“Oh sh-t. It’s the middle of winter and I’m in Watertown, New York.”
Viggo Mortensen was born in Watertown, N.Y., on Oct. 20, 1958. His mother was from Watertown and met his father, a Danish farmer, on a trip to Norway. Young Viggo spent part of his childhood in Argentina, but moved back to Watertown at age 11 when his parents divorced. He graduated from Watertown High School in 1976 and St. Lawrence University in 1980.
Today, he’s best known as the Oscar-nominated actor who played Aragorn in Peter Jackson’s “Lord of the Rings” trilogy, as well as roles in “Eastern Promises,” “Captain Fantastic,” “A History of Violence,” “Hidalgo” “The Road” and “Green Book.” He’s also a poet, photographer, painter, publisher (through his own Perceval Press), and has released more than 20 albums featuring collaborations with guitarist Buckethead.
He turned down playing Wolverine in the first “X-Men” movie (a part that later went to Hugh Jackman) due to a scheduling conflict, and reportedly came close to roles in the 2013 Superman movie “Man of Steel,” 2012′s “Snow White and the Huntsman,” and as Batman’s dad, Thomas Wayne, in 2019′s “Joker.”
But Mortensen’s classmates probably wouldn’t have predicted that the captain of the swim team at Watertown High School would one day be world famous.
“I always kept to myself,” Mortensen told syracuse.com. “I had friends, but… I wasn’t so big on going to parties or dances. I would never have thought public speaking would be in my area of activities as an adult.”
Bill Wallace, who was Mortensen’s swim coach at Watertown High School, says he never imagined little Viggo would one day be a movie star.
“Never crossed my mind,” Wallace told syracuse.com | The Post-Standard. “He was quiet around me, but the other kids said he could raise a little hell now and then.”
Mortensen did try out for a musical once in junior high after someone recommended he try acting, but the audition didn’t go very well.
“You just had to go up and read something… and I think I was reading the opening page of Dickens’ ‘David Copperfield’ and they kept saying ‘Louder! Louder!’ And I just freaked out. They couldn’t hear me because I was mumbling, and I just closed the book and ran out and said that was the end of that,” Mortensen recalled.
“I never would’ve thought (I’d become an actor), but I always loved movies. My mom took me to movies all the time… in Watertown, we went all the time. I was always fascinated by moving stories and I wanted to be sort of involved in that world somehow,” he continued. “You watch a movie. It transports you or takes you somewhere, and the lights come up at the end. You walk out on the street and you’re like ‘Oh sh-t. It’s the middle of winter and I’m in Watertown, New York. I’m not in Arabia on a camel.’”
Mortensen also speaks seven different languages — no, Elvish is not one of them — which helped him land a job as an interpreter for the Swedish and Danish hockey teams at the 1980 Winter Olympics in Lake Placid. He saw the “Miracle on Ice” in person and included a reference to U.S. speed skater Eric Heiden, who won five gold medals that year, in “Falling.”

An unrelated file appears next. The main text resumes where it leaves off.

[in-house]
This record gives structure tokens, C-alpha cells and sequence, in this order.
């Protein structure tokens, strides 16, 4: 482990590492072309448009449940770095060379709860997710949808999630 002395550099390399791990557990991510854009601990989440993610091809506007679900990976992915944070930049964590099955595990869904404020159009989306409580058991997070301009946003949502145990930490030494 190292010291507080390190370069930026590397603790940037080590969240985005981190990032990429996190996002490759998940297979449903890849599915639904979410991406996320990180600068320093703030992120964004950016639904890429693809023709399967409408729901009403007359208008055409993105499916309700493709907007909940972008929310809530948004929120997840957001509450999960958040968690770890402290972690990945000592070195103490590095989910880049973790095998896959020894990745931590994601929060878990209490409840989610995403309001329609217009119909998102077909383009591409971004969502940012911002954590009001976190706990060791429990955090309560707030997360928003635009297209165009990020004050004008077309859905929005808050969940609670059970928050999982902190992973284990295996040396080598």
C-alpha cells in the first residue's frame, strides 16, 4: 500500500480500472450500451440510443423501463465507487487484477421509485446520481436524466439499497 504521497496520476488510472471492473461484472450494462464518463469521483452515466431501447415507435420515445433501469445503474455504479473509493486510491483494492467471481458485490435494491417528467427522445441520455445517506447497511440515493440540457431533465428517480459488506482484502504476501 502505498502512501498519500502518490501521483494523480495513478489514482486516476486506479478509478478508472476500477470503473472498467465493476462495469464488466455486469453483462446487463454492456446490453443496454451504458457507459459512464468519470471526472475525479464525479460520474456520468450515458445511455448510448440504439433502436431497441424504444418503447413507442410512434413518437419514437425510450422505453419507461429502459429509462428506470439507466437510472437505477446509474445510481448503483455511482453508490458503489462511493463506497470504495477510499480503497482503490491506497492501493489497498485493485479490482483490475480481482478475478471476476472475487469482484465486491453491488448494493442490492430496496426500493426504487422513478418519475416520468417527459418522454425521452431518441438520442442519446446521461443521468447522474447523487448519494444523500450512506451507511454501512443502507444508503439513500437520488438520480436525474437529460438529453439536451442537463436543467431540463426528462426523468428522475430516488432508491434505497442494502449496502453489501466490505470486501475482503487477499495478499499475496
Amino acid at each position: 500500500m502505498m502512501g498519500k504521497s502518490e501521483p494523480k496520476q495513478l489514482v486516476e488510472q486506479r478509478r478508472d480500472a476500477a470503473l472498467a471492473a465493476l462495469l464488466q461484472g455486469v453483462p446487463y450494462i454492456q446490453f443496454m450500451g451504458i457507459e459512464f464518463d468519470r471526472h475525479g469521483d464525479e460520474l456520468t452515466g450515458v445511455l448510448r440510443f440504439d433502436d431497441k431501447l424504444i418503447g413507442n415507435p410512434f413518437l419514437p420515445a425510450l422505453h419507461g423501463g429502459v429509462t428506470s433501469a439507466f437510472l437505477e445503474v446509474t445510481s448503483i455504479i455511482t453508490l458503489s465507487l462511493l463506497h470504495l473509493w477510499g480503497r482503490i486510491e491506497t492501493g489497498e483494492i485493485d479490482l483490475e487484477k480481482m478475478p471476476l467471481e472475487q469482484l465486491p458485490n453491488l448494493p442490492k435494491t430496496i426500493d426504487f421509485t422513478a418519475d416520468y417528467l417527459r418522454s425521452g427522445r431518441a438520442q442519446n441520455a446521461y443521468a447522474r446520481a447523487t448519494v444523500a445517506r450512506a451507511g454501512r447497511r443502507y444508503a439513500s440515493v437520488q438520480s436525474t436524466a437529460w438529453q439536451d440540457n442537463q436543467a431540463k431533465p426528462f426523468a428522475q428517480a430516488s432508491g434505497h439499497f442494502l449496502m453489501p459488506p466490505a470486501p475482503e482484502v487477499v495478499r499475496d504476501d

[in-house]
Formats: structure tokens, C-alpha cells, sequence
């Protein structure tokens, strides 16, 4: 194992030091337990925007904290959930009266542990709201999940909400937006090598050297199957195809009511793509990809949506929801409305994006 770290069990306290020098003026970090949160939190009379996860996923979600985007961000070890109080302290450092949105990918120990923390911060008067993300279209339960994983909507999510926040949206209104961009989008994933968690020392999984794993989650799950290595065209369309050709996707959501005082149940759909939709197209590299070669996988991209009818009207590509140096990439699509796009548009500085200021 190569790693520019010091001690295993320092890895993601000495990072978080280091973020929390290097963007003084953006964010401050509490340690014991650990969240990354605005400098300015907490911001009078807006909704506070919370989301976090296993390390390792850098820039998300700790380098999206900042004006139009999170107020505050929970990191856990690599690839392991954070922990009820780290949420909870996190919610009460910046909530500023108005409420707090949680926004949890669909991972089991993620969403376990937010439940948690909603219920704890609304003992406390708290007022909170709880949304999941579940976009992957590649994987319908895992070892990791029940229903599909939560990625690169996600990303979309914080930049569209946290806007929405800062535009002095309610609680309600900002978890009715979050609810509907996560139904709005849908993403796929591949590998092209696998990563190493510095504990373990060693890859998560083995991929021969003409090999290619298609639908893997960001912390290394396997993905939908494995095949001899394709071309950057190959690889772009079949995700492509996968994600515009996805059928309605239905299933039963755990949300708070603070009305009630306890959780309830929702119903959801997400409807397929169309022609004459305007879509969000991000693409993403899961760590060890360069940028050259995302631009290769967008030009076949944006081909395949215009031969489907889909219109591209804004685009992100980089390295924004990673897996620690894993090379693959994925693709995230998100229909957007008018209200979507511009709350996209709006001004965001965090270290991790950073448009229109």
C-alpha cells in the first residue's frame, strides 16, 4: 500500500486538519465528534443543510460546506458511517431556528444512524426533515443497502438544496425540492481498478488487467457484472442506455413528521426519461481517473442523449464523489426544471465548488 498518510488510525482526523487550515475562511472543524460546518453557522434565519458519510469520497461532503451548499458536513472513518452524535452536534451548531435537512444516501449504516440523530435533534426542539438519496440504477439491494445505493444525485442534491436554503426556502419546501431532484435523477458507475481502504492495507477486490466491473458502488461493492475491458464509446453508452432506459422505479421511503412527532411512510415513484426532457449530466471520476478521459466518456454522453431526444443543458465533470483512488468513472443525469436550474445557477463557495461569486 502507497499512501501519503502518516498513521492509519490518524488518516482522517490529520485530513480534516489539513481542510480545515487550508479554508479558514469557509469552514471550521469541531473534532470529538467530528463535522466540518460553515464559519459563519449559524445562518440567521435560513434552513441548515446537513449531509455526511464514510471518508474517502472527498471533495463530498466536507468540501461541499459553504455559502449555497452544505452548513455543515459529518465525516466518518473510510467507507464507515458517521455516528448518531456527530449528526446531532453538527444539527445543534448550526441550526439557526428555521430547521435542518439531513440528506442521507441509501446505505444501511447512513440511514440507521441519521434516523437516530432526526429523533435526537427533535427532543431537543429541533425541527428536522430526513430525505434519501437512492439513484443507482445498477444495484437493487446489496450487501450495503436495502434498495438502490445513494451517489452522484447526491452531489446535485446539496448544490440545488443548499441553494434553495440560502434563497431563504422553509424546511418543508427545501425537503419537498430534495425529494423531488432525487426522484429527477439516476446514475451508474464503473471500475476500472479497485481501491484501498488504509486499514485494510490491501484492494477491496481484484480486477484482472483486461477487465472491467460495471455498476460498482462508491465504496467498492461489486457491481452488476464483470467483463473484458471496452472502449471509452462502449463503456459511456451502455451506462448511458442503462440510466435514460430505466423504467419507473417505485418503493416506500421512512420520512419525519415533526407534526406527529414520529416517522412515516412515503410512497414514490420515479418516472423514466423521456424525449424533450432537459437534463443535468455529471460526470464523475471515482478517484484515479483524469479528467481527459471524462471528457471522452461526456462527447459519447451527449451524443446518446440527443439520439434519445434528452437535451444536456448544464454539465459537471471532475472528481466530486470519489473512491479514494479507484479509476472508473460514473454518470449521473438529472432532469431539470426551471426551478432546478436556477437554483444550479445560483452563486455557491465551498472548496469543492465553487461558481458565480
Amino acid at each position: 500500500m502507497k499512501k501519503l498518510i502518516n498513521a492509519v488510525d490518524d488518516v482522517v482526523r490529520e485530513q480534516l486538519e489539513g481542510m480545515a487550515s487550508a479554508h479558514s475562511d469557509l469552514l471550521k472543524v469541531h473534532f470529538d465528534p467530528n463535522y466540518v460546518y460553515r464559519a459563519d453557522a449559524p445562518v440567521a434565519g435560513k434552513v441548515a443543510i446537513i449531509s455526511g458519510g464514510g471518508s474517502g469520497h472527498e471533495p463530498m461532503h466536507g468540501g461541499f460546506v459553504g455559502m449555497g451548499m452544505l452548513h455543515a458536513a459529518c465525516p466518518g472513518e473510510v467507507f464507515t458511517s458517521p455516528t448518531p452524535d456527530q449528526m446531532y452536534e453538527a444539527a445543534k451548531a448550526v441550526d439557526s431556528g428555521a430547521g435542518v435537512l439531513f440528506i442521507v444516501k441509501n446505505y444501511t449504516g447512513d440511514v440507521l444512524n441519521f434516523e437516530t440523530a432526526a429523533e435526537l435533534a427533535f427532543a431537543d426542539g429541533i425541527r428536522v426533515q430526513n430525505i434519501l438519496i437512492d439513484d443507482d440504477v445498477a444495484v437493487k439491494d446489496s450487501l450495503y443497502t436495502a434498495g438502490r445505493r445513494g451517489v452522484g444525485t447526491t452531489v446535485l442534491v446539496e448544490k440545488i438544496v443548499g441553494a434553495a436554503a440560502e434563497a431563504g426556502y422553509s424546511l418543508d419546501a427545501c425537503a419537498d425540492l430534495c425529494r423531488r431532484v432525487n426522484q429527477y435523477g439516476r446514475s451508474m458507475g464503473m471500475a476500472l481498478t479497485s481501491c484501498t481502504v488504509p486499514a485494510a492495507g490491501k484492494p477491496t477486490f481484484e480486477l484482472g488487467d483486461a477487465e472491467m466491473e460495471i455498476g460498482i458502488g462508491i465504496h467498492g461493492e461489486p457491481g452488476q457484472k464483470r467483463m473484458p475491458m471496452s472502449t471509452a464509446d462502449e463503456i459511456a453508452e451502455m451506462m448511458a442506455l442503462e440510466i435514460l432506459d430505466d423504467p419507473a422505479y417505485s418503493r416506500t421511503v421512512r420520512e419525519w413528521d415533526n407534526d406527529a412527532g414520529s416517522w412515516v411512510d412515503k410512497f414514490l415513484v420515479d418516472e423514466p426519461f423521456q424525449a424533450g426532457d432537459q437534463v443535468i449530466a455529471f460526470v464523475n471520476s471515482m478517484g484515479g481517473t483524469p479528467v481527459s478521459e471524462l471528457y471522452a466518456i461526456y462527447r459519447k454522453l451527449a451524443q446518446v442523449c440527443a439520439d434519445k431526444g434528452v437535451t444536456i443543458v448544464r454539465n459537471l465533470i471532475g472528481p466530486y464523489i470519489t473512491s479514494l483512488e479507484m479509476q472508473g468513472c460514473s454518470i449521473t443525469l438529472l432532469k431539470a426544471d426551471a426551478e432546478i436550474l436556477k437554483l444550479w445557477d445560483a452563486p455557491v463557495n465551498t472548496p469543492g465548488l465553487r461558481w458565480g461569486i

Lord of the Rings
“Falling” marks Mortensen’s first foray into directing and he’s been nominated for three Academy Awards for acting, but he’s well aware that he’ll always be associated with “The Lord of the Rings.” Jackson’s adaptations of “The Fellowship of the Ring,” “The Two Towers” and “The Return of the King” are among the top 75 highest-grossing movies of all time, and led to another movie trilogy based on J.R.R. Tolkien’s “The Hobbit.”
An Amazon television series is currently in production that will reportedly explore the Second Age of Middle-earth’s history, and may include Sauron’s forging of the One Ring and the fall of the Nine Kings into becoming Ringwraiths. Mortensen’s Aragorn won’t be in it, but he still plans to watch.
“I’m curious as to what they’re doing with it. I mean, Tolkien has so much material – not just ‘Lord of the Rings.’ Those worlds and mythology and stories” are interesting, he told syracuse.com.
Mortensen also briefly reflected on his favorite scenes from “Lord of the Rings.”
“The relationship I had with the actor Sean Bean, who plays Boromir. I like that relationship. There’s a scene where he dies… towards the end of ‘The Fellowship of the Ring.’ That’s an important moment for both those characters,” Mortensen said. “It’s beautifully done and it’s very true, it’s really in the spirit of how the books were written by Tolkien.”
He also had fond memories of scenes that weren’t in the original theatrical cuts of the trilogy. Mortensen was glad to see them in Peter Jackson’s extended versions, and highly recommends fans watch them.
“Falling,” released by Mortensen’s film company Perceval Pictures, is available to rent or buy on Video On Demand (VOD) and digital starting Friday, Feb. 5.
The Hollywood Reporter called the movie “As intelligent and sensitive a directing debut as you’d expect, and a highlight of Henriksen’s career,” and The Guardian gave it a four-star review: “Really valuable work, beautifully edited and shot, with a wonderful performance by the veteran actor Lance Henriksen.” The New York Times’ critic applauded the brief comic cameo by Mortensen collaborator David Cronenberg playing a proctologist, helping balance a movie “keenly aware of the effort involved in reconciling the parent we have with the one we might have wished for.”